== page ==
“It is to a meeting of this kind in London, called the second-day’s morning meeting, that the revisal of manuscripts concerning our principles, previously to publication, is intrusted by the yearly meeting held in London; and also the granting, in the intervals of the yearly meeting, of certificates of approbation to such ministers as are concerned to travel in the work of the ministry in foreign parts, in addition to those granted by their monthly and quarterly meetings. When a visit of this kind doth not extend beyond Great Britain, a certificate from the monthly meeting of which the minister is a member is sufficient; if to Ireland, the concurrence of the quarterly meeting is also required. Regulations of similar tendency obtain in other yearly meetings.
“The yearly meeting of London, in the year 1675, appointed a meeting to be held in that city, for the purpose of advising and assisting in case of suffering for conscience-sake, which hath continued with great use to the society to this day. It is composed of friends, under the name of correspondents, chosen by the several quarterly meetings, and who reside in or near the society. The same meetings also appoint members of their own in the country as correspondents, who are to join their brethren in London on emergency. The names of all these correspondents, previously to their being recorded as such, are submitted to the approbation of the yearly meeting. Those of the men who are approved ministers are also members of this meeting, which is called the meeting for sufferings; a name arising from its original purpose, which is not yet become entirely obsolete. The yearly meeting has intrusted the meeting for sufferings with the care of printing and distributing books, and with the management of its stock; and, considered as a standing committee of the yearly meeting, it hath a general care of whatever may arise, during the intervals of that meeting, affecting the society, and requiring immediate attention, particularly of those circumstances which may occasion an application to government.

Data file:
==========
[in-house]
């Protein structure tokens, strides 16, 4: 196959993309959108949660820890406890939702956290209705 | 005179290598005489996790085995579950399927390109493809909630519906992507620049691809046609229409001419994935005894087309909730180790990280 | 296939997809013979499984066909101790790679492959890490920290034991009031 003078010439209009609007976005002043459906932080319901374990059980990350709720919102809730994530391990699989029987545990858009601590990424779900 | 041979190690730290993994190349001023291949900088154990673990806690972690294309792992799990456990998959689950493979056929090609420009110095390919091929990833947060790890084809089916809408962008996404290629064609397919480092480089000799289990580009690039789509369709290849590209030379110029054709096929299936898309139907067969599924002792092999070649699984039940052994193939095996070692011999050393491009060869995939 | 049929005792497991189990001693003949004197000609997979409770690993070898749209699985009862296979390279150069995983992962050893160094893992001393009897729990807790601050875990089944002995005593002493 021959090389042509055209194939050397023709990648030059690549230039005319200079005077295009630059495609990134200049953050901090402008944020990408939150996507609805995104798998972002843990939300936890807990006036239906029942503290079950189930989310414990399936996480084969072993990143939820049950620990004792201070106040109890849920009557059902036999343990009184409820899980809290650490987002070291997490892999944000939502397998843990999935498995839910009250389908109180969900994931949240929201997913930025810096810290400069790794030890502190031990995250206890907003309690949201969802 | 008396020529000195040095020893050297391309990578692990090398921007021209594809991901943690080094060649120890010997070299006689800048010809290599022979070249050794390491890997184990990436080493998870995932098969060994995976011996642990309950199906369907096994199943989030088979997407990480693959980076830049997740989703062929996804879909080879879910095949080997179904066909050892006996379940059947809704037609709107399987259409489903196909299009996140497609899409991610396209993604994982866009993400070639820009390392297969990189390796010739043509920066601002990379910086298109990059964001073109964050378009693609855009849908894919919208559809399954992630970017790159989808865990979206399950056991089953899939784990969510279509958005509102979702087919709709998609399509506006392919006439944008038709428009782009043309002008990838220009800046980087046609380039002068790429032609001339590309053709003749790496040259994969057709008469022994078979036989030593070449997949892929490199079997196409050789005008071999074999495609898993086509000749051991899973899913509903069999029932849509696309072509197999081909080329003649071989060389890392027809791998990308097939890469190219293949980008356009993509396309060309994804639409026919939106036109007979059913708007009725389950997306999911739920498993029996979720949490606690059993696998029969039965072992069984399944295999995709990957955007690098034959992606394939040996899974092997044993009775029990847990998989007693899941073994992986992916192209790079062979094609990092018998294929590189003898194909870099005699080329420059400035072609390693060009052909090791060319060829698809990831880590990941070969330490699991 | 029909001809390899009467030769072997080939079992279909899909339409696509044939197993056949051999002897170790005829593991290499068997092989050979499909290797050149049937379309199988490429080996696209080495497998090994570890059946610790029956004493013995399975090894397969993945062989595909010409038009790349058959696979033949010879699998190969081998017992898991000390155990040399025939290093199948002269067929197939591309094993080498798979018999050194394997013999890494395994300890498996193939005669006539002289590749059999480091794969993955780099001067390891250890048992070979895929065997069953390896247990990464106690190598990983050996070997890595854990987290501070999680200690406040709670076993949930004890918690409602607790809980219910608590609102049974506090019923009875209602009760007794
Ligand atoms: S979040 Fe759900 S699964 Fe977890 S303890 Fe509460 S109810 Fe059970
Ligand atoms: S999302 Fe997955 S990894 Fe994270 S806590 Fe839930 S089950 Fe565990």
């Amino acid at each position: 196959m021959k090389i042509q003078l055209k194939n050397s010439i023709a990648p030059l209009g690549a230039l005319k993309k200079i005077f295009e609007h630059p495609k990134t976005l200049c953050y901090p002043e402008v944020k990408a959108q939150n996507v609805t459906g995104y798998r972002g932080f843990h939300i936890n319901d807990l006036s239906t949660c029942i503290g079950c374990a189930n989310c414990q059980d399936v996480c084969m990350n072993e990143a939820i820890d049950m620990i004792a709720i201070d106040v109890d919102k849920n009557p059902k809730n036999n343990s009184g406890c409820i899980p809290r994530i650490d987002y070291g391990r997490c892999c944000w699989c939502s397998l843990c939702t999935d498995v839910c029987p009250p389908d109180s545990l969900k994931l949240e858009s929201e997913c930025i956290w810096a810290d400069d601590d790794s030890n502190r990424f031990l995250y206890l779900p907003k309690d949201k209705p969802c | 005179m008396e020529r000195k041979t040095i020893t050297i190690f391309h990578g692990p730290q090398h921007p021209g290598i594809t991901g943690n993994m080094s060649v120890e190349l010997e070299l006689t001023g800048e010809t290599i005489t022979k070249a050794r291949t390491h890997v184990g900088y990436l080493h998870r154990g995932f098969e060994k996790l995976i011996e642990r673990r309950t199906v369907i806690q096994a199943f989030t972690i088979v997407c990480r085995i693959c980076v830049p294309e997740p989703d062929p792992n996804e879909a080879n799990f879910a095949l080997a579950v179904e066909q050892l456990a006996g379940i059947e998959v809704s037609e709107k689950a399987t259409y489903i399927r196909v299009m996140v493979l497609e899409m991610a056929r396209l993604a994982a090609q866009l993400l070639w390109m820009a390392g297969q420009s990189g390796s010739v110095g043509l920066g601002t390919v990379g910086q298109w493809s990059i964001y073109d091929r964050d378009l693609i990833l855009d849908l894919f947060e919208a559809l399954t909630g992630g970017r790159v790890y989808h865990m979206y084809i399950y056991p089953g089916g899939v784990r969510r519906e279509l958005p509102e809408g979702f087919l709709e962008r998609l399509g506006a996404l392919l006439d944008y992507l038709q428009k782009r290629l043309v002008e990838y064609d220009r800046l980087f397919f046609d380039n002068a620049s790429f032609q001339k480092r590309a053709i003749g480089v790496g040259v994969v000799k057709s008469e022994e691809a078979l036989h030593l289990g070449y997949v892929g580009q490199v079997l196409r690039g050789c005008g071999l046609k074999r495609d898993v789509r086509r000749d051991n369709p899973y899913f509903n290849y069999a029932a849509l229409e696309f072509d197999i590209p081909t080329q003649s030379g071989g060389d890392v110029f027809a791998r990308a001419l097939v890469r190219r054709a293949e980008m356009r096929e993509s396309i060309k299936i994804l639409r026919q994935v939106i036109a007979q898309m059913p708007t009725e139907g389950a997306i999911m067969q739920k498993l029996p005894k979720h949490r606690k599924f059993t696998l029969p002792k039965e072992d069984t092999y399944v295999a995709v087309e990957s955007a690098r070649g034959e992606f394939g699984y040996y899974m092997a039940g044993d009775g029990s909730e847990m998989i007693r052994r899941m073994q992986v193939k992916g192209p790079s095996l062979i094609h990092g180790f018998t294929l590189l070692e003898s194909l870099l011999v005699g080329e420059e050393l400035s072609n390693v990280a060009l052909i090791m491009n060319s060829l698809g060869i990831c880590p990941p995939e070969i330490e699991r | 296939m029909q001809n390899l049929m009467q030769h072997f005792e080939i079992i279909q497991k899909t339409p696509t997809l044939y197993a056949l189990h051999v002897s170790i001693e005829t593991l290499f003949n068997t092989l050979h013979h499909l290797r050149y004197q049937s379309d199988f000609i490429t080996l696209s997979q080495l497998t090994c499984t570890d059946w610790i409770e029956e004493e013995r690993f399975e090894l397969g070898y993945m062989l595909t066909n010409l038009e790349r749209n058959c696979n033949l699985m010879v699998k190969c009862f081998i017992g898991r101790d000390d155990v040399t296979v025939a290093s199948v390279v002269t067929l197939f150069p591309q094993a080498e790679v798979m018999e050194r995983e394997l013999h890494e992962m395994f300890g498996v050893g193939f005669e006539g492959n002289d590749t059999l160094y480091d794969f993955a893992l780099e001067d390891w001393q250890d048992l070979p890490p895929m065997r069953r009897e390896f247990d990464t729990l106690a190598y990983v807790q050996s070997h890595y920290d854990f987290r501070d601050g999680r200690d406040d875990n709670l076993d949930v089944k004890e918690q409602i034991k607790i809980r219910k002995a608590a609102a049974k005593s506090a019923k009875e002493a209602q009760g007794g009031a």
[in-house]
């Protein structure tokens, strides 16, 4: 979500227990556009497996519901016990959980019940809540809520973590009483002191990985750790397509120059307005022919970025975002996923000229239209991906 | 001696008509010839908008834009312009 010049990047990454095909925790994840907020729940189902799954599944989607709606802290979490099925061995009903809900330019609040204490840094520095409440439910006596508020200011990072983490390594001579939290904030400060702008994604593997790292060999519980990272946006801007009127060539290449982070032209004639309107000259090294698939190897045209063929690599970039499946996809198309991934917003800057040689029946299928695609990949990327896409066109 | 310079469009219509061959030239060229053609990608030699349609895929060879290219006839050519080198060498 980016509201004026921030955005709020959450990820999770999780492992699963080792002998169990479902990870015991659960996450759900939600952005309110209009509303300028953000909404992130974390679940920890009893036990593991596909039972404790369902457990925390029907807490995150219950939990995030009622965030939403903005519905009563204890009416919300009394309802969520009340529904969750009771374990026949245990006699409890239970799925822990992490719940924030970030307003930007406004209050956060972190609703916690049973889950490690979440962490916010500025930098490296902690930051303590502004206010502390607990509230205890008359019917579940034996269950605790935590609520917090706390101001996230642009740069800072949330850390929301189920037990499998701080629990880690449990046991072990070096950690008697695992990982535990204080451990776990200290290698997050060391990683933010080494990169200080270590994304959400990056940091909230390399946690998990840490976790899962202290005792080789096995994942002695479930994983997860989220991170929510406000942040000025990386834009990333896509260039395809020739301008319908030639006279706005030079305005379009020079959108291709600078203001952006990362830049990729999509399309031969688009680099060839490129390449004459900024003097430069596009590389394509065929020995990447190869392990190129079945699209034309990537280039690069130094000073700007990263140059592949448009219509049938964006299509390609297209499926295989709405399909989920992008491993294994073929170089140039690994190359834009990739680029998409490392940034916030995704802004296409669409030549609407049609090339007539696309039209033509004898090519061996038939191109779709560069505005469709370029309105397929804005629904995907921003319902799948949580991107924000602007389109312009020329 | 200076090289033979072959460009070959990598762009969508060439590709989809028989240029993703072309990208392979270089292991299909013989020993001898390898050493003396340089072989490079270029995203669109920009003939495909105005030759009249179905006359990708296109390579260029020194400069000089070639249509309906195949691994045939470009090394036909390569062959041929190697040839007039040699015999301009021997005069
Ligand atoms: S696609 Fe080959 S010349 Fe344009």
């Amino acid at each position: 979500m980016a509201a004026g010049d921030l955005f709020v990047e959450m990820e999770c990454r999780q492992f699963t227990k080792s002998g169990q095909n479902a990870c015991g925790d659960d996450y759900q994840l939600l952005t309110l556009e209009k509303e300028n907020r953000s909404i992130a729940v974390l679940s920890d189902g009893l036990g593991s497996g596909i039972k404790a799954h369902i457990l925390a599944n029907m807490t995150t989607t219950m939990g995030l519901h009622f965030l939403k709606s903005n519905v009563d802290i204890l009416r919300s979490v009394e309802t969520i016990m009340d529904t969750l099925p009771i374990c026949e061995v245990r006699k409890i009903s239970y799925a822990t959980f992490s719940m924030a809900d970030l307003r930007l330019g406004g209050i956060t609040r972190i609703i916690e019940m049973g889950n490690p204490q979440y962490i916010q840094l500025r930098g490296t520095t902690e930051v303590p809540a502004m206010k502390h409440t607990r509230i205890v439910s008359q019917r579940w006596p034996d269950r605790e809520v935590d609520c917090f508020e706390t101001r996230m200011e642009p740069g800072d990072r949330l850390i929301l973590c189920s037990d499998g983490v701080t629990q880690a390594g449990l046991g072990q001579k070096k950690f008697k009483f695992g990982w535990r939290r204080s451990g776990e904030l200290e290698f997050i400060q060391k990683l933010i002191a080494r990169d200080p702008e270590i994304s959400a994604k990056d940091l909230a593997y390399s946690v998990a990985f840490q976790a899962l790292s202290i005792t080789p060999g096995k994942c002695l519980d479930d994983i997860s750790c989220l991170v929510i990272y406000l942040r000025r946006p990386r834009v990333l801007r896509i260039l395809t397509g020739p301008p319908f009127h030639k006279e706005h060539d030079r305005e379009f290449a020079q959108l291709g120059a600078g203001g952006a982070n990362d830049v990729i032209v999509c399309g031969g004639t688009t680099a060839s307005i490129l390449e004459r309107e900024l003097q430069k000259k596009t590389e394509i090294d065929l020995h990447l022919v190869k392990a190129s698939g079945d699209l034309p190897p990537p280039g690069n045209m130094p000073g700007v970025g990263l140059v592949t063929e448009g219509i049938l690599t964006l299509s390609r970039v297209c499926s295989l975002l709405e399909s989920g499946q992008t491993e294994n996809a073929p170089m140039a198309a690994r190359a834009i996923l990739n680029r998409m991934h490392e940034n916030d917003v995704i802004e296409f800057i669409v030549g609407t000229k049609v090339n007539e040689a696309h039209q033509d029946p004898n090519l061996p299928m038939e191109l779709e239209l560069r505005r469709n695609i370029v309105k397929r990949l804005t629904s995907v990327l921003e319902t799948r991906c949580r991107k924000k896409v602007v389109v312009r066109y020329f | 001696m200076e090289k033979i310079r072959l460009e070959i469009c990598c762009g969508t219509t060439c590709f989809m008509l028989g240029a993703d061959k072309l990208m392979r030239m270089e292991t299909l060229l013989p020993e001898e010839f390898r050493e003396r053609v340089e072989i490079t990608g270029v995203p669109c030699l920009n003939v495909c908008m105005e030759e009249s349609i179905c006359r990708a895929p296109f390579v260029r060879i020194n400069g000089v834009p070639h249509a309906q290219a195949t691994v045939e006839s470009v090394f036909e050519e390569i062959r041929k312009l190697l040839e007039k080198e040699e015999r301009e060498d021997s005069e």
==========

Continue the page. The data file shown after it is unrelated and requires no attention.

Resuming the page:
“There is not, in any of the meetings which have been mentioned, any president, as we believe that divine wisdom alone ought to preside; nor hath any member a right to claim pre-eminence over the rest. The office of clerk, with a few exceptions, is undertaken voluntarily by some member; as is also the keeping of the records. When these are very voluminous, and require a house for their deposit, (as is the case in London, where the general records of the society in Great Britain are kept,) a clerk is hired to have the care of them; but except a few clerks of this kind, and persons who have the care of meeting- houses, none receive any stipend or gratuity for their services in our religious society.”
Charles Buck (1771-1815) was an English Independent minister, best known for the publication of his “Theological Dictionary”. According to the “Dictionary of National Biography”, a Particular Baptist minister named John C. Ryland (1723-1792) assisted Buck by writing many of the articles for the aforementioned publication. One may conclude, based not only Buck’s admiration for his friend Ryland, but also on the entries in his Theological Dictionary, that he stood head and shoulders with the High-Calvinists of his day.